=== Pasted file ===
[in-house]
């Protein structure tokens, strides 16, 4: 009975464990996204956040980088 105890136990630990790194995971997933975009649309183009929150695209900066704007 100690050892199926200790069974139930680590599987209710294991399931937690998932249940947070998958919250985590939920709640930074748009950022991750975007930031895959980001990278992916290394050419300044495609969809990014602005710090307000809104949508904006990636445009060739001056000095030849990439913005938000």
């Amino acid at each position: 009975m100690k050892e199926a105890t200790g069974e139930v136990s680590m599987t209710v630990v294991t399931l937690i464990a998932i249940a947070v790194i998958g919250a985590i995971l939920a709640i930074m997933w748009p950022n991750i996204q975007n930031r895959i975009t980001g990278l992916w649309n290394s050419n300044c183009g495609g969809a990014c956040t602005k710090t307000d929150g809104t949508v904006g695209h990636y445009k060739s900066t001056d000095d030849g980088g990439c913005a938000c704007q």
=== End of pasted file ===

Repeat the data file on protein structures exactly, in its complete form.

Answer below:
[in-house]
């Protein structure tokens, strides 16, 4: 009975464990996204956040980088 105890136990630990790194995971997933975009649309183009929150695209900066704007 100690050892199926200790069974139930680590599987209710294991399931937690998932249940947070998958919250985590939920709640930074748009950022991750975007930031895959980001990278992916290394050419300044495609969809990014602005710090307000809104949508904006990636445009060739001056000095030849990439913005938000």
């Amino acid at each position: 009975m100690k050892e199926a105890t200790g069974e139930v136990s680590m599987t209710v630990v294991t399931l937690i464990a998932i249940a947070v790194i998958g919250a985590i995971l939920a709640i930074m997933w748009p950022n991750i996204q975007n930031r895959i975009t980001g990278l992916w649309n290394s050419n300044c183009g495609g969809a990014c956040t602005k710090t307000d929150g809104t949508v904006g695209h990636y445009k060739s900066t001056d000095d030849g980088g990439c913005a938000c704007q």